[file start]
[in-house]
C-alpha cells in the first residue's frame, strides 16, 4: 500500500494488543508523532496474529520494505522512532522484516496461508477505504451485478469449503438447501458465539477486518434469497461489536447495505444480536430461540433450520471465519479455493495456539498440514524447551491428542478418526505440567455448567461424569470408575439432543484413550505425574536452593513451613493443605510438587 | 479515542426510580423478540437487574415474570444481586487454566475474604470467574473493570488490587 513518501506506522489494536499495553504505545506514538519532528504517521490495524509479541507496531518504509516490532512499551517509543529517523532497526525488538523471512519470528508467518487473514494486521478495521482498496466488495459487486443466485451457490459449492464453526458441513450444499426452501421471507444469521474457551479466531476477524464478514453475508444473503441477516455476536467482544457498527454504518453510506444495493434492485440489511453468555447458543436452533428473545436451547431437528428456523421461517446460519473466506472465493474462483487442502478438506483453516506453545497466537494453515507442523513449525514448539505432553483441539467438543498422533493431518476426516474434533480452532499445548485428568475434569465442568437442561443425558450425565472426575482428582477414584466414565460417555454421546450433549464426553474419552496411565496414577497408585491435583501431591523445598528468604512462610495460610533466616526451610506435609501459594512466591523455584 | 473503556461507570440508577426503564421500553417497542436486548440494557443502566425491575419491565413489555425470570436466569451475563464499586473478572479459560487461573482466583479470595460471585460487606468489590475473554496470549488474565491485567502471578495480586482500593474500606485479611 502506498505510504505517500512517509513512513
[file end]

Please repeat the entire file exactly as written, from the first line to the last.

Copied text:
[in-house]
C-alpha cells in the first residue's frame, strides 16, 4: 500500500494488543508523532496474529520494505522512532522484516496461508477505504451485478469449503438447501458465539477486518434469497461489536447495505444480536430461540433450520471465519479455493495456539498440514524447551491428542478418526505440567455448567461424569470408575439432543484413550505425574536452593513451613493443605510438587 | 479515542426510580423478540437487574415474570444481586487454566475474604470467574473493570488490587 513518501506506522489494536499495553504505545506514538519532528504517521490495524509479541507496531518504509516490532512499551517509543529517523532497526525488538523471512519470528508467518487473514494486521478495521482498496466488495459487486443466485451457490459449492464453526458441513450444499426452501421471507444469521474457551479466531476477524464478514453475508444473503441477516455476536467482544457498527454504518453510506444495493434492485440489511453468555447458543436452533428473545436451547431437528428456523421461517446460519473466506472465493474462483487442502478438506483453516506453545497466537494453515507442523513449525514448539505432553483441539467438543498422533493431518476426516474434533480452532499445548485428568475434569465442568437442561443425558450425565472426575482428582477414584466414565460417555454421546450433549464426553474419552496411565496414577497408585491435583501431591523445598528468604512462610495460610533466616526451610506435609501459594512466591523455584 | 473503556461507570440508577426503564421500553417497542436486548440494557443502566425491575419491565413489555425470570436466569451475563464499586473478572479459560487461573482466583479470595460471585460487606468489590475473554496470549488474565491485567502471578495480586482500593474500606485479611 502506498505510504505517500512517509513512513